Classmates overlooked him for team sports; mid-day waiters insulted him by asking me what “he” wanted for lunch; and the difficulty of his spastic speech meant few people invited him for an evening dinner.
Yet he always sought out others in in their sorrow. Oswald Chambers observed that,
Suffering burns up a lot of shallowness in a person.
The worst riot in Detroit’s history broke out the summer of 1967: forty-three people were killed and over eleven hundred injured. As the violence escalated, my father packed us kids into the station wagon and drove us in to the center of the action (every other car was headed out). Police tried to wave us away while we witnessed looting, fights, arrests, and arson.
My father was fearless and he passed that recklessness on to us kids.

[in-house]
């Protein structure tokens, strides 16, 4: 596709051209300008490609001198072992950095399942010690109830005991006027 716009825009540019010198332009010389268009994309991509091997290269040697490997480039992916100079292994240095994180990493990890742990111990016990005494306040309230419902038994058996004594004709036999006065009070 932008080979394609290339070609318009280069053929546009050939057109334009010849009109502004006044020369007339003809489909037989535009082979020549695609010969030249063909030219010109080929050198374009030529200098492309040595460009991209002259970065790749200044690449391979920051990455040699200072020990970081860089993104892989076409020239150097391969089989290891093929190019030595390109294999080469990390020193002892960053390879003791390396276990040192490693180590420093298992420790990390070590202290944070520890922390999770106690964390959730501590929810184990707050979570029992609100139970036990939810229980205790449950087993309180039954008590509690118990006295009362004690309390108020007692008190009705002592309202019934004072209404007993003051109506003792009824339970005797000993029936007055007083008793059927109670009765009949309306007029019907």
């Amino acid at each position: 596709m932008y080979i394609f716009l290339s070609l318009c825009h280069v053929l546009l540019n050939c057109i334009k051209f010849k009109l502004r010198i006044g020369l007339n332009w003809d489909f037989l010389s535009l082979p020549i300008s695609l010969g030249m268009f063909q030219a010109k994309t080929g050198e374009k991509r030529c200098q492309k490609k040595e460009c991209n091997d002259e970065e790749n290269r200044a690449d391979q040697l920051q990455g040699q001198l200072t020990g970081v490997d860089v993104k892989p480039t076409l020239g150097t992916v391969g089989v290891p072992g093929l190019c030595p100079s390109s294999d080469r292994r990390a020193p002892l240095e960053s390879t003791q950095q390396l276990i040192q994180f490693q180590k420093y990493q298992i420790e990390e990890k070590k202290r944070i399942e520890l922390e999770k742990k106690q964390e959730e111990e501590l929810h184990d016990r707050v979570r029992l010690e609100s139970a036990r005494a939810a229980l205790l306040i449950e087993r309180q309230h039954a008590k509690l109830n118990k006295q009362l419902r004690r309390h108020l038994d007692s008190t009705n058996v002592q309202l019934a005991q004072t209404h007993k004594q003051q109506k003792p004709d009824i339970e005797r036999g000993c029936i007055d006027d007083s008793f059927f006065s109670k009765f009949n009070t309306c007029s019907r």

We grew up with a daredevil streak. By the time I graduated from high school, I had broken my left leg twice (and my nose once), cracked multiple ribs, had the tip of a finger chopped off in a lawnmower (don’t ask), fractured my kneecap, and my many stitches give me a Frankenstein look. We knew all the names of the ER nurses, their kids, second cousins, and pet goldfish.
My father could have driven us to our doctor blindfolded. Though he never tried.
Fifteen years ago, a client of mine became president of his company. It all came about through a fluke (he was a mid-level manager), good luck, and a couple coincidences. He was very humble about his promotion, “It was just God’s grace. I hadn’t wanted it, I didn’t deserve it, and I never tried for it. God just dropped it on my lap.”
Within a couple years he began to attribute his advancement to his own hard work and brilliant insights. He said that his promotion had been delayed too long by people who didn’t appreciate him. He fired people who disagreed with his opinions.
He felt his genius was needed everywhere, and he was glad to offer it: